3. Do your research on neighborhoods. Just like any other major city, London is divided up into several different neighborhoods. Each one has it’s pros and cons, and you’ll want to be familiar with them before coming over. Figure out what’s important to you – do you want to have the shortest commute to work possible, live in the best neighborhood for schools, be close to a park? Every neighborhood offers it’s own unique feel, and it’s so important to find the place that will work best for you. Luckily for us, Connor has a few coworkers in New York who lived in London for a few years, so they were able to guide us in the right direction. We knew that we wanted to be in either South Kensington or Chelsea, and this really helped to narrow down our apartment search process. We first toured a flat in South Ken, and we got really bad vibes all around. Then, on our way to tour our flat in Chelsea, we drove past Sloane Square and down Kings Road and immediately fell in love with neighborhood. Luckily the apartment was amazing too! It was a huge help to come over to London with a pretty good idea of what areas would be right for us – so do your homework and it will make the search process a little less stressful!
4. Figure out your phone situation. If you’re moving to London (or any other foreign city), you’ll obviously need to get a new SIM card / service provider once you’re over there. There are few different options you can take, and it will depend on where you’re at in your current US phone plan. Connor and I both used Verizon, and we had both just upgraded to the iPhone 8 Plus this year (insert palm-to-face emoji). As I’m sure you already know, most phone plans are now on a monthly payment structure, so instead of getting a discounted “upgrade” rate and paying it off upfront, you now pay off your phone over a few years with each monthly bill. Since we had JUST gotten our new phones, we had barely paid off $100 on them. Unfortunately there is no way around this situation – you have to buy your phone out of your contract. Yes, it was very expensive. If you’ve already paid off your current phone, you do have the option of upgrading with a new plan in London. Just keep in mind that you’ll receive the UK version of the phone. It’s mostly identical, but you’ll notice that the pound sign is where the dollar is on US phones, and the language is different as it’s UK English vs American English (i.e. colour instead of color). If you think that might bother you, then it’s worth keeping your US phone. We very easily got set up with a UK SIM card through O2 (although if I could do it again I would choose Vodafone – O2 is only in the UK and Vodafone is all over Europe), and are all set up with our new numbers. Last piece of advice: once you get your new number, remember to updated all of your apps! Learn from my mistakes – I was locked out of Instagram for nearly an hour because I forgot to update my phone number.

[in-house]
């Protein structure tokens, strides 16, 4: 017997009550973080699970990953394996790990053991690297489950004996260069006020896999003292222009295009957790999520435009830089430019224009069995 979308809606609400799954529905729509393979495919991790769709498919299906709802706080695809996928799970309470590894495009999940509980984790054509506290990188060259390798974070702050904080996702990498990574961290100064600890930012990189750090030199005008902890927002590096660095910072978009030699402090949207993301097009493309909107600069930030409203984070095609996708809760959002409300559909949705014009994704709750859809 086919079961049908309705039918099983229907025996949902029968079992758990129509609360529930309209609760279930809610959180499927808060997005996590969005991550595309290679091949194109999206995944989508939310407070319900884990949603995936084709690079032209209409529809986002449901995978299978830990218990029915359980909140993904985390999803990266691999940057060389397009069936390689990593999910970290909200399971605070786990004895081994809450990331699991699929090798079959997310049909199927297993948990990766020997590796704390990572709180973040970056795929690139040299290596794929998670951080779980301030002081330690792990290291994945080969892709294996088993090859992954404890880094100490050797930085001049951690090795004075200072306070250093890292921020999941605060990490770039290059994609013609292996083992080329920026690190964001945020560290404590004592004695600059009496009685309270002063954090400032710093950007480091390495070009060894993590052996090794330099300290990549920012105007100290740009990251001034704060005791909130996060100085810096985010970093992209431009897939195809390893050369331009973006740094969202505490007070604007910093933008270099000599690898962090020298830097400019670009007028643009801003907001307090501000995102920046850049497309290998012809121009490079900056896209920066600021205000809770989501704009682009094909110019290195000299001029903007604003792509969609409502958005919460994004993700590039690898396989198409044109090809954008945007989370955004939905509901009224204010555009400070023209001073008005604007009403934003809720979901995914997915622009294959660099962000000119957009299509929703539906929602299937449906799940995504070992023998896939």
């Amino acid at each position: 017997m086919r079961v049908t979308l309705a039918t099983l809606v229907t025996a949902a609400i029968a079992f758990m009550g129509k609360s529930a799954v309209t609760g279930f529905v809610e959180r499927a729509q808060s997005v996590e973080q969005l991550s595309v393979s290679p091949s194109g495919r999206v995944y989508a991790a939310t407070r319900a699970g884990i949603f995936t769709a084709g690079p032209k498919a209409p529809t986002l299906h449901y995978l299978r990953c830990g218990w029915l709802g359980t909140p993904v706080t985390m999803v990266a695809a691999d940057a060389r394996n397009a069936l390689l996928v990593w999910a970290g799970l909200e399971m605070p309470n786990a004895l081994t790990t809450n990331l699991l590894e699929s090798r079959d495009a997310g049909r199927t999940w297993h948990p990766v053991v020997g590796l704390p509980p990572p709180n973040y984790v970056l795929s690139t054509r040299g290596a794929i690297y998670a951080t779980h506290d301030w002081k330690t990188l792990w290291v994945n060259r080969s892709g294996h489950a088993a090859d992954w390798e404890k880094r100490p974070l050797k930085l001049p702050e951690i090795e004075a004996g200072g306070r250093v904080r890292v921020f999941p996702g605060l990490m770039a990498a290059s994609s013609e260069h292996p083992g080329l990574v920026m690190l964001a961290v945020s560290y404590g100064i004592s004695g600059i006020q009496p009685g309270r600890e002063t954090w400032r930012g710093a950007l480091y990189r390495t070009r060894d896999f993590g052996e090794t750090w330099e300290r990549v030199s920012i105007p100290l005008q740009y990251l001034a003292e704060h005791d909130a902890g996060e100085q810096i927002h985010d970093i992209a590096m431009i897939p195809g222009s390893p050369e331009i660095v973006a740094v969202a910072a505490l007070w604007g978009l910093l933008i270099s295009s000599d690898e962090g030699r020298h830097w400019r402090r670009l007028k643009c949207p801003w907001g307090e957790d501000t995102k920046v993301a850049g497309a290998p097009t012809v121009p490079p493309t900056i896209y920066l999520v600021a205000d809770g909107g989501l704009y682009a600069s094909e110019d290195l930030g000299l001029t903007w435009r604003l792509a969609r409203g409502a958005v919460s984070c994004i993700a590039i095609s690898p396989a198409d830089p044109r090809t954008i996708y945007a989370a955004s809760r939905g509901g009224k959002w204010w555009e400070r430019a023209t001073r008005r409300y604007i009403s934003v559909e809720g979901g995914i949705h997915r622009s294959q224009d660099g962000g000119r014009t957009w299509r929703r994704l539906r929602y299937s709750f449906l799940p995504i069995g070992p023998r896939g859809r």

5. Understand that you are moving to another country. Things are going to be very different. A common misperception is that London and NYC are quite similar. Yes, both are global cities and both speak predominately English, but that’s honestly the only thing that London and NYC have in common. I’ve found even the simplest of things, like buying laundry detergent and shopping for allergy medication, to be incredibly frustrating here. They don’t carry the same brands as the US, so honestly a lot of things might as well be in a foreign language. This is of course a learning curve, and the first 2-3 weeks were really hard, but (thanks to some very nice people who I literally stopped in the middle of the grocery store to ask what the heck bio and non-bio detergent was) I feel like I’ve finally got a grasp on the basics here. Just be sure to understand that there is a learning curve, give yourself time, be patient, and know that it gets better!
I hope you found this to be helpful and informative! I plan to write a lot more about my experience in London so if you have any questions please don’t hesitate to reach out 🙂